Figure 71. - The Clamps and the Bastard String Removed and the
Bow Fitted with Its Bowstring.
Figure 72. - Crossbow Finished.
A bow string which is 1/2 in. too long, can be set right, but a string
which is 1/2 in. too short is beyond remedy. If the bow string is too short,
unwind the skein and remake it longer.
The crossbow is now complete, with the exception of its windlass. It
should appear as in Fig. 72, with its woodwork smoothed and nicely stained,
and its metal fittings hardened and polished. The sharp edges of the stock
can all be rounded off slightly, excluding the opening in which the bow
and its stirrup are fitted.
Figure. 73. - The Handle End of the Windlass : Surface and Side View.
The Crossbow Windlass
The sheath of the handle end of the windlass fits over the small end
of the stock of the crossbow, as shown in Fig. 73. In the surface view,
only the ends of the cords are inserted, to avoid confusion of detail.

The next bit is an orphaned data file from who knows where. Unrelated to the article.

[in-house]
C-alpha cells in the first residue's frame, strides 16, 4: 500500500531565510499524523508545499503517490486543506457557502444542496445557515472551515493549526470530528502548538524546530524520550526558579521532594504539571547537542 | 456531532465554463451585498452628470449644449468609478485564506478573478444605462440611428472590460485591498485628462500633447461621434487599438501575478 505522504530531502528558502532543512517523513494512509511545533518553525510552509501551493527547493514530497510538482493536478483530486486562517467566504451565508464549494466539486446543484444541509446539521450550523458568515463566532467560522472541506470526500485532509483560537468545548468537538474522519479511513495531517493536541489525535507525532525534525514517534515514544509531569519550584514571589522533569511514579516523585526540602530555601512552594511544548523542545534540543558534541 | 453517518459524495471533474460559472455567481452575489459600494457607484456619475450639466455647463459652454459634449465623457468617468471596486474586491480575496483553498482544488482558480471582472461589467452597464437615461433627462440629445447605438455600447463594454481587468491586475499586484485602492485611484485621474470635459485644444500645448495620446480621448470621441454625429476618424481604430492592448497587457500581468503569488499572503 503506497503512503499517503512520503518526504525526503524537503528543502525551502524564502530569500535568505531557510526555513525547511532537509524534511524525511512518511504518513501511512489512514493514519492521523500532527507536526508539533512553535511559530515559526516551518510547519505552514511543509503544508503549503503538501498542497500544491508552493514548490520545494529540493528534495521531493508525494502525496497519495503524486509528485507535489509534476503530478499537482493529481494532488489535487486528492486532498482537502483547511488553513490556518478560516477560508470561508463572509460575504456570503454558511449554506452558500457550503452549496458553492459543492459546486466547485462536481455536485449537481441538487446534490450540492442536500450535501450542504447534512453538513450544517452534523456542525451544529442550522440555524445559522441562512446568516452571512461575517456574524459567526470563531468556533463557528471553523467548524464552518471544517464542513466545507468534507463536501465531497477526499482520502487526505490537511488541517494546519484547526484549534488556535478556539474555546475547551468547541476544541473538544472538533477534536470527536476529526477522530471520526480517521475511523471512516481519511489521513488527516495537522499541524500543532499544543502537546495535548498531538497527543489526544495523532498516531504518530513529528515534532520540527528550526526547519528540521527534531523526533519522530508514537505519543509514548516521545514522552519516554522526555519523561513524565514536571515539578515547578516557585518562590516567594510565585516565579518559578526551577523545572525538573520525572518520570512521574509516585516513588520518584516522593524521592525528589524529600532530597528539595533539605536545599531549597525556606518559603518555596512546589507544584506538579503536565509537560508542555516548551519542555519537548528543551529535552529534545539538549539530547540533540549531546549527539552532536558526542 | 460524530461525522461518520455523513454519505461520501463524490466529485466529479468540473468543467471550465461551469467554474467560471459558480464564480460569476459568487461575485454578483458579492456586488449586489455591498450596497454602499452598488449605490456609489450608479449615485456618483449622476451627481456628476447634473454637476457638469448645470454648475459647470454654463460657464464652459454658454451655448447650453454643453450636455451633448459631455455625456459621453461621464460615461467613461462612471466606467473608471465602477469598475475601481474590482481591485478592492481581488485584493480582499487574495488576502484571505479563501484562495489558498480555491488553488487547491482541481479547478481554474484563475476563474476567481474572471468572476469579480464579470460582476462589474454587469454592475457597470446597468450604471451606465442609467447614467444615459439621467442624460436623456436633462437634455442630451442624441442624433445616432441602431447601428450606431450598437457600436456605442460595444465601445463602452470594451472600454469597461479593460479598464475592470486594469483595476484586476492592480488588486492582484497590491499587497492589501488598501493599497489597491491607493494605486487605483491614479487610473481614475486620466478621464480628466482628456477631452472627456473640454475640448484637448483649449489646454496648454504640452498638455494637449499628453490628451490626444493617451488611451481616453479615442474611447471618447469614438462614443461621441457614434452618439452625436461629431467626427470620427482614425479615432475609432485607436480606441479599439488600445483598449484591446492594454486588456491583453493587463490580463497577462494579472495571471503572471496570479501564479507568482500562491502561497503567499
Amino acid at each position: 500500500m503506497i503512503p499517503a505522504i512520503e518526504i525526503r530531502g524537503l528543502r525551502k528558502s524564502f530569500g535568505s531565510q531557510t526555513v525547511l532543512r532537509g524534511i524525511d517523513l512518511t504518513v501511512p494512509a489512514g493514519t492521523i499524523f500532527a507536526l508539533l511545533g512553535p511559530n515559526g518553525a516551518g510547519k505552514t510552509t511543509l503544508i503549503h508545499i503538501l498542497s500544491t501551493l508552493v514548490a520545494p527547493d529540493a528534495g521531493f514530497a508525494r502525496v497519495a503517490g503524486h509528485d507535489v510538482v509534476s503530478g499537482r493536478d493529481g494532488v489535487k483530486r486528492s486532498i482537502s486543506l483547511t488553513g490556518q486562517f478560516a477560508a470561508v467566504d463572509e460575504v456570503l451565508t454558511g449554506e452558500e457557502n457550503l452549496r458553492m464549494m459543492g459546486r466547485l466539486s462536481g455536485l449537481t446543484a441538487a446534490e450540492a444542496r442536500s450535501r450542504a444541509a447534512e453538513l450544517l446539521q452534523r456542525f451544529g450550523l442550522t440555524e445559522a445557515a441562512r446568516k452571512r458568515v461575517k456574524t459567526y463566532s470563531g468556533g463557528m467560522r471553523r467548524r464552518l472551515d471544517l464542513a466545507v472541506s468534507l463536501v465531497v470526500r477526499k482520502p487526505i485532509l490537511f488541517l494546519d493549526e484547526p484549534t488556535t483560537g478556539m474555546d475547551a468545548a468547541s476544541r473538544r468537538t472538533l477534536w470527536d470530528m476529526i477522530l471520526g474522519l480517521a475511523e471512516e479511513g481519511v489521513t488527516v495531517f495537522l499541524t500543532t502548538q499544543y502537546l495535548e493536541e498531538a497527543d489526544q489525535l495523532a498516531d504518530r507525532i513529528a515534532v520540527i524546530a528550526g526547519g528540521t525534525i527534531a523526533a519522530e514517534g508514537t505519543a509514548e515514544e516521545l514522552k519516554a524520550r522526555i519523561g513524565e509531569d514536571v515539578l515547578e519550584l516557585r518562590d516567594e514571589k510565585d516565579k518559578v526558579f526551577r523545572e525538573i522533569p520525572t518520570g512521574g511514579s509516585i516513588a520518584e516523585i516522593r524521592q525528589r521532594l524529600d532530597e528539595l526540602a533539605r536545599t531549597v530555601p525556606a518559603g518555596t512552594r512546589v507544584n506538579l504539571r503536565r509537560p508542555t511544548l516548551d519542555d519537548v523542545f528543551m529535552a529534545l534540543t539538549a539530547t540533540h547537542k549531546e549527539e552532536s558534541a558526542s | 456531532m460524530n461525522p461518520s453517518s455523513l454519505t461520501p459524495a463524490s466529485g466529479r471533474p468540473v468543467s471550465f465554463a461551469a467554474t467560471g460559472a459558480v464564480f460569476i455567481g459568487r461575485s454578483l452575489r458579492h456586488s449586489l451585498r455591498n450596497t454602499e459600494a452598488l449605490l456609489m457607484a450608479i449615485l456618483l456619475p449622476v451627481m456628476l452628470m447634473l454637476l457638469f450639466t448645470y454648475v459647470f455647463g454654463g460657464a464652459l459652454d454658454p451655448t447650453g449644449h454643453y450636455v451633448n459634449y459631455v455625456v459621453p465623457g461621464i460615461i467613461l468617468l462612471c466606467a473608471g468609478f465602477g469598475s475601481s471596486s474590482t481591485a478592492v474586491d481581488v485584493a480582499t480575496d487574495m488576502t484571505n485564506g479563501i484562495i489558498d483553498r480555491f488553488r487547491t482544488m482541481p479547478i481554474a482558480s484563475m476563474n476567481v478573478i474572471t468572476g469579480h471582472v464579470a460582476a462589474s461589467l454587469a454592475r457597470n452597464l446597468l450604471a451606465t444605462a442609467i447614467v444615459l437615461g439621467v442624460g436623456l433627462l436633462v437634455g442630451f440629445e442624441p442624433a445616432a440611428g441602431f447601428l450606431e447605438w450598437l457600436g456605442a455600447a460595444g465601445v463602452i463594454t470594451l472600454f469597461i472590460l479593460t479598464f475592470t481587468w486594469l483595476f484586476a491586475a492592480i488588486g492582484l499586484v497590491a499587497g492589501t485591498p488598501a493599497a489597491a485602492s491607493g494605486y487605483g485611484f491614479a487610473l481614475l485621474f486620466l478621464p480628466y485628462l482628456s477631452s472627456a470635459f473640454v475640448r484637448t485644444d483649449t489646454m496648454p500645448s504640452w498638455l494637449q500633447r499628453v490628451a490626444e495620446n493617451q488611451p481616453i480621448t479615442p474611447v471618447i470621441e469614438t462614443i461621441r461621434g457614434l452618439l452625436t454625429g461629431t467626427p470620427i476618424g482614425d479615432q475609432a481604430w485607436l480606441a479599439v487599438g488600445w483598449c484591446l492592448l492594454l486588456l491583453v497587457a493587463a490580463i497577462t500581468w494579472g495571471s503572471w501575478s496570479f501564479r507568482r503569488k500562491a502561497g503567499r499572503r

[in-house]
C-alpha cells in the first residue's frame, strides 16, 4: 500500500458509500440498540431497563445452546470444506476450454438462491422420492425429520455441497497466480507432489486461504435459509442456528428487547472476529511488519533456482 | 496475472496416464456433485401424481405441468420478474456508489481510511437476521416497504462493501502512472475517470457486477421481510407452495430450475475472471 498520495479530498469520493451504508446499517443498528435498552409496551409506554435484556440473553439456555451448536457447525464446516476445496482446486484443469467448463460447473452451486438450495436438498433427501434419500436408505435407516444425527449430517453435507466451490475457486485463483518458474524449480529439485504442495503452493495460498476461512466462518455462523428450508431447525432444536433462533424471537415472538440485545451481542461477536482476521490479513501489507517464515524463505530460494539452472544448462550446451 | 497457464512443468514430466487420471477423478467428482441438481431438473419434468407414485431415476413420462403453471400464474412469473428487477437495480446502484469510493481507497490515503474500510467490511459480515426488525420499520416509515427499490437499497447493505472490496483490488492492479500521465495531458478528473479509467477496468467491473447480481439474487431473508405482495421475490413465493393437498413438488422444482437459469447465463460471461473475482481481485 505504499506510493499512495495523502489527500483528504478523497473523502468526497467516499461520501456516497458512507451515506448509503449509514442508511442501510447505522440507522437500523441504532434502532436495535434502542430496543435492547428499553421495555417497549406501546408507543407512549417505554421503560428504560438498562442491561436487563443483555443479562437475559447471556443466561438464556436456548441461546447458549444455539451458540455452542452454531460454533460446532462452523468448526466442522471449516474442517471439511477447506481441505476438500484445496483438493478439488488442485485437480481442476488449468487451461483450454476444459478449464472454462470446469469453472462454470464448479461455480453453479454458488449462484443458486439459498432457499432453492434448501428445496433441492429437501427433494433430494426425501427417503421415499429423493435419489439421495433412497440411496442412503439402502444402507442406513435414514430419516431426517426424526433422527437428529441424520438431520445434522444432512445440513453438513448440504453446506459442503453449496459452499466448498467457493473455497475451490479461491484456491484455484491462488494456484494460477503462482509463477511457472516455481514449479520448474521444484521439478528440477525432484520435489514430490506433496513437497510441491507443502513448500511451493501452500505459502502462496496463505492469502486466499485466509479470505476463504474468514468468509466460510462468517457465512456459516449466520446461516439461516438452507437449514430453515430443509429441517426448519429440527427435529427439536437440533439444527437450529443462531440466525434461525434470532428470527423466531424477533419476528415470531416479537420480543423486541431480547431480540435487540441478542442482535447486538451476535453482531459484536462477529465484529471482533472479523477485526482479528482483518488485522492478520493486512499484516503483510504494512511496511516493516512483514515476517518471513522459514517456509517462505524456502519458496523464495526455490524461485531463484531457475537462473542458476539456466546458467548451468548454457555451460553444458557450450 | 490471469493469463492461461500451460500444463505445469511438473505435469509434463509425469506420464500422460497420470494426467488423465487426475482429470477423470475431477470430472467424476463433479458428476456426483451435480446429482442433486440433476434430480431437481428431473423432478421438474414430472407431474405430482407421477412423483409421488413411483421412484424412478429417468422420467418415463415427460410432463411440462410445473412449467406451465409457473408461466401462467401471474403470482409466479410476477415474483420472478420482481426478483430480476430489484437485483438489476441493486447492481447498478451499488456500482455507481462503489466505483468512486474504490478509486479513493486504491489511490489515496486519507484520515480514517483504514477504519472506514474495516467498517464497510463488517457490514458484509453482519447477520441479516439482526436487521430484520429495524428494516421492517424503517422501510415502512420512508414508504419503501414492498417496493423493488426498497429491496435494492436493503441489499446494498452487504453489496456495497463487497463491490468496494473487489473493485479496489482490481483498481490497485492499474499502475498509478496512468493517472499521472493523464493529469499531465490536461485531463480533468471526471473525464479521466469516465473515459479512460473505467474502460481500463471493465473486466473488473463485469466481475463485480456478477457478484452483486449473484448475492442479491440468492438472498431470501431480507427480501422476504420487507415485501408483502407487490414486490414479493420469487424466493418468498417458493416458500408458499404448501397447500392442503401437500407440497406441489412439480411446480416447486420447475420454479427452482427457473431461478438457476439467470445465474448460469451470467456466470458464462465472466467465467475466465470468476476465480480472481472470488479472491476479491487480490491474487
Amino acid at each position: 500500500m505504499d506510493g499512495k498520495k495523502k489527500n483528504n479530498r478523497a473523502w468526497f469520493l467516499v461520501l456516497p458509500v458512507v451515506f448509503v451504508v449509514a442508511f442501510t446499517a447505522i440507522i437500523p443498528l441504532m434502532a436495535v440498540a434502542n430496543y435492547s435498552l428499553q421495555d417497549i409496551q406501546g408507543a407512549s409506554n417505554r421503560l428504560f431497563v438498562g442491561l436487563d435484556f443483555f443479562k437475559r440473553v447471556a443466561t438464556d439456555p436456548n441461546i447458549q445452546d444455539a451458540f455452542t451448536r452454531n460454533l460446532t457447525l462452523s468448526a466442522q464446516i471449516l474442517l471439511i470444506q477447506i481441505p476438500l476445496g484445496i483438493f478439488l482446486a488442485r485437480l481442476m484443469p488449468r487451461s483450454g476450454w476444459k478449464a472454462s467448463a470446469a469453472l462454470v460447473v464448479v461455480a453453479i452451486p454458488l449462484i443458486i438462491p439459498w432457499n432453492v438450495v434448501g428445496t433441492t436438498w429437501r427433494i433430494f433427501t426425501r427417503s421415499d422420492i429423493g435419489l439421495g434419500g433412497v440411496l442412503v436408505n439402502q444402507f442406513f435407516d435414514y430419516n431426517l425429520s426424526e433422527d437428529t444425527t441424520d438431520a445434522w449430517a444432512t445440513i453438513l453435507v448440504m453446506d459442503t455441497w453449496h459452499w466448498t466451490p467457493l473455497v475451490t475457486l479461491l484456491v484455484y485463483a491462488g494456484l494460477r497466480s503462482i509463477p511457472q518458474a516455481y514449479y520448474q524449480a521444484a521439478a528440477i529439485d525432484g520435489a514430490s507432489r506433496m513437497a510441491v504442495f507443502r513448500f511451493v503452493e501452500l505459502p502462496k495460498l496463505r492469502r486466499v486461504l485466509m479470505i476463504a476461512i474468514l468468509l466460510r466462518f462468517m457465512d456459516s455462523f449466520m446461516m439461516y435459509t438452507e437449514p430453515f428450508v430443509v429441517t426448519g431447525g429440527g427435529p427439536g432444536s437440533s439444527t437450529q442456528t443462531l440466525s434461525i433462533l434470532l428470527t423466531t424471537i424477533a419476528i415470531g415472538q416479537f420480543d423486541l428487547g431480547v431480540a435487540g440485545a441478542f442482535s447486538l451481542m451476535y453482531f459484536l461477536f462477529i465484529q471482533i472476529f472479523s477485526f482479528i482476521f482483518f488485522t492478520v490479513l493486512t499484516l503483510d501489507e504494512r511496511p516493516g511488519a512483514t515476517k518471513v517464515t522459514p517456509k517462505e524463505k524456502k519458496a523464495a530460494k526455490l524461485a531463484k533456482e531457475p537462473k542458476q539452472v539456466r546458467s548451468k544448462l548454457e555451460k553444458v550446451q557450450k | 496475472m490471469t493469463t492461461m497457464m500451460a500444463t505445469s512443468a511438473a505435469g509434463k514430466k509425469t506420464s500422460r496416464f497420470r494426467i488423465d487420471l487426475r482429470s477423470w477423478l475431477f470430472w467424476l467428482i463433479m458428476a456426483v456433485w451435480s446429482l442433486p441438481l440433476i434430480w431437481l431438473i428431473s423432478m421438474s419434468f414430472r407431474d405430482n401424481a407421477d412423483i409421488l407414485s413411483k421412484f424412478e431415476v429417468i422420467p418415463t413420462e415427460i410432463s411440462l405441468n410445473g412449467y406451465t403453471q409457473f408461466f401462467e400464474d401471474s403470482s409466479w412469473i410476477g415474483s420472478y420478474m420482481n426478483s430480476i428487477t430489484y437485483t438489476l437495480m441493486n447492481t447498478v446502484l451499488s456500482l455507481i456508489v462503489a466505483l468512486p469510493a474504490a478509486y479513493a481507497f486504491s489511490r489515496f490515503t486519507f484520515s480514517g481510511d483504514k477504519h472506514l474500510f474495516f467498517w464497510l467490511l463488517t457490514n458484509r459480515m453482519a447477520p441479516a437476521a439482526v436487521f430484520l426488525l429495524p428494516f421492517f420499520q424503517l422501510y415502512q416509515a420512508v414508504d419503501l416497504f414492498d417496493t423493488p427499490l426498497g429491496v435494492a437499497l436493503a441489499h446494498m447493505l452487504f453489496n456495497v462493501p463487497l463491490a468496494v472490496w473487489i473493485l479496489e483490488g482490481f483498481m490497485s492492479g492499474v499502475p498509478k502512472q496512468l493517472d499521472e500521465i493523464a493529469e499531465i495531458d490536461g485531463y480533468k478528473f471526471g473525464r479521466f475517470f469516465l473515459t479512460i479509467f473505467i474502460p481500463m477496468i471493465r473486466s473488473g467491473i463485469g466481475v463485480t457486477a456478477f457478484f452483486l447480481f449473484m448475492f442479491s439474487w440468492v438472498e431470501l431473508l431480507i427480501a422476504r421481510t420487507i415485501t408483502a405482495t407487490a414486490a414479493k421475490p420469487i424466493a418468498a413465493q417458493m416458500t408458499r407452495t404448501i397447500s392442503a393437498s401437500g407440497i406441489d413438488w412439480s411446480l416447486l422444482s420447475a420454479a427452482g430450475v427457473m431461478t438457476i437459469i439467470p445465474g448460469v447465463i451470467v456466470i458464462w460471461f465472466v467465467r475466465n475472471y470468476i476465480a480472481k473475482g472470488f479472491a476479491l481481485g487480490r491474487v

The end of the sighting strip is also omitted in this view for clarity.
Figure. 74. - The Forehand of the Windlass Surface and Side View.
Fig. 74. In the surface view, the pulley cords are not given, in order
to show more clearly the arrangement of the wheels and of the guards which
keep the cord in position on the wheels. See Fig. 75 for the windlass in
position on the crossbow.
Figure 75.- The Windlass Attached to the Crossbow,
Preparatory to Bending the Bow.
Figure 76. - The Crossbow with Its Bow Bent by the Windlass and
Its Bowstring Secured Over the Fingers of the Nut.
To draw the bow-string of a powerful crossbow to the nut, a windlass
or cranequin is necessary. Though the distance which the bow-string has
to be pulled along the top of the stock is only 5 or 6 in., no manual strength
could draw it half-way.
Figure 77. - Crossbowmen in Fifteenth Century.
The stooping figure has a windlass crossbow, and is winding up the bowstring
of his weapon. The erect figure carries a crossbow that is bent by the
metal claw, which may be seen hanging from his belt.
A crossbow windlass, small as is, has immense power and will draw the
bow-string to the nut smoothly, quickly, and with no perceptible strain
To use the windlass, the sheath of its handle end is fitted over the
small end of the stock, and the claws of its forehand are hooked over the
upper surface of the bow-string, as shown in Fig. 75.
In Fig. 76, the bow is bent, but the windlass is not removed, its showing